Effect of long-term treatment with insulin and/or acarbose on glomerular basement membrane thickening in alloxan-diabetic rats
Data de publicação1996-10-01
Direito de acesso
MetadadosExibir registro completo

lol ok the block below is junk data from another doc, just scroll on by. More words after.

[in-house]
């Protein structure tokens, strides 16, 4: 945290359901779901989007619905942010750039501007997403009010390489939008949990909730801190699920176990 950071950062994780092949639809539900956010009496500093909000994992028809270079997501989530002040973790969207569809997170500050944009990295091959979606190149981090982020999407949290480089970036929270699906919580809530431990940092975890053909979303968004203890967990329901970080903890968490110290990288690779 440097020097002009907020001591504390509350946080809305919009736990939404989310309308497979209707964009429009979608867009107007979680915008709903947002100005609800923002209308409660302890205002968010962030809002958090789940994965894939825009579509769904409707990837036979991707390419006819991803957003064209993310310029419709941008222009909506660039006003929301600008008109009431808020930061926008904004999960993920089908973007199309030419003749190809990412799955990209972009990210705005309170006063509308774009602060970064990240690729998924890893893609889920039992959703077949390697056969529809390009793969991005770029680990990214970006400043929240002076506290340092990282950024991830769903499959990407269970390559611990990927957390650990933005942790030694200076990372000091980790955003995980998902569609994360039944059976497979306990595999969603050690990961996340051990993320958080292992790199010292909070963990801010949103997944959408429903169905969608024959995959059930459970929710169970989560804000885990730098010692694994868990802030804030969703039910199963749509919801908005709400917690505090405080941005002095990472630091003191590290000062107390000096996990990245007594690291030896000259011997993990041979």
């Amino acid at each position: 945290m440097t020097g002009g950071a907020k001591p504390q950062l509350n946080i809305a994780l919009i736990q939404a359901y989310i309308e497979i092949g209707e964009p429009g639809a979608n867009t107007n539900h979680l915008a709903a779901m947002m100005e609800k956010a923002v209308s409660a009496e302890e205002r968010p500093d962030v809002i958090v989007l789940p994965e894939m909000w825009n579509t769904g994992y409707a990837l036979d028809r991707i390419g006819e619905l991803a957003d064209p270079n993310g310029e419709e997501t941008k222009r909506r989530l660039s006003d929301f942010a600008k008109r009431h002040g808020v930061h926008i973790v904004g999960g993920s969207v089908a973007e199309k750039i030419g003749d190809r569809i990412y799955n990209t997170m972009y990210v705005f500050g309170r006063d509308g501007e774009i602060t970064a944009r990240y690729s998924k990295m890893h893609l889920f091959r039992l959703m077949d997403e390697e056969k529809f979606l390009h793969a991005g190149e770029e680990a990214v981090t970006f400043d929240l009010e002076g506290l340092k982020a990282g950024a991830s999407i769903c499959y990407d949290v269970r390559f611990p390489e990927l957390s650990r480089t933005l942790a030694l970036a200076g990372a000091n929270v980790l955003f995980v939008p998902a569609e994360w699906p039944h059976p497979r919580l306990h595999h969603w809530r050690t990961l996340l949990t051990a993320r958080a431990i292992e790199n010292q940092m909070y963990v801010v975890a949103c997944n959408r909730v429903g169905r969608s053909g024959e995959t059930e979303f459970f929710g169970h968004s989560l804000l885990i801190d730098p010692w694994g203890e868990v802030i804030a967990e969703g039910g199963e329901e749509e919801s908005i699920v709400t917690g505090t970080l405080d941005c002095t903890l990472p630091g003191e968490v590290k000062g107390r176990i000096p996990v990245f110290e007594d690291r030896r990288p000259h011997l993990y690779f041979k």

Acarbose is a competitive inhibitor of the intestinal alpha-glycosidases, that can delay absorption of intestinal carbohydrates causing their malabsorption. In the present paper we studied the effects of insulin, acarbose and their association on glomerular basement membrane thickening in alloxan-diabetic rats. Twenty-five male and female Wistar rats, approximately 3 months old at the beginning of the experiment, were assigned randomly to each of five experimental groups: normal control rats, alloxan-diabetic control rats, alloxan-diabetic rats treated with acarbose, alloxan-diabetic rats treated with insulin, and alloxan-diabetic rats treated with insulin plus acarbose. Alloxan was administered in a single iv dose of 42 mg/kg body weight. Insulin was given subcutaneously at doses of 18 to 30 IU/kg corrected daily on the basis of glycosuria and ketonuria. Acarbose was given mixed with rat chow in a dose of 50 mg/100 g chow. Body weight, water and food intake and diuresis, as well as blood and urine glucose were determined after 1, 3, 6, 9, and 12 months of treatment. Glomerular basement membrane (GBM) thickening was determined by electron microscopy at the same times. Clear clinical and laboratory signs of severe diabetes, with blood glucose levels above 200 mg/dl and urine glucose above 3000 mg/dl, were observed in all alloxan-diabetic control rats, in all periods of follow-up, whereas administration of insulin or acarbose reduced the blood glucose levels of treated groups. The most satisfactory control of blood and urine glucose was observed in animals treated with both insulin and acarbose. However, diarrhea was observed in diabetic rats treated with acarbose associated or not with insulin. GBM thickening was correlated with age in all groups. Beginning at six months after diabetes induction, the GBM of untreated diabetic rats was significantly thicker (mean +/- SEM, 4.446 +/- 0.45 mm) than that of normal rats (2.977 +/- 0.63 mm). Both insulin and acarbose prevented GBM thickening and their combination induced thickening similar to the age-dependent thickening observed for normal rats of the same age. We conclude that acarbose when combined with insulin may be a good option in the control of diabetes and its renal complications.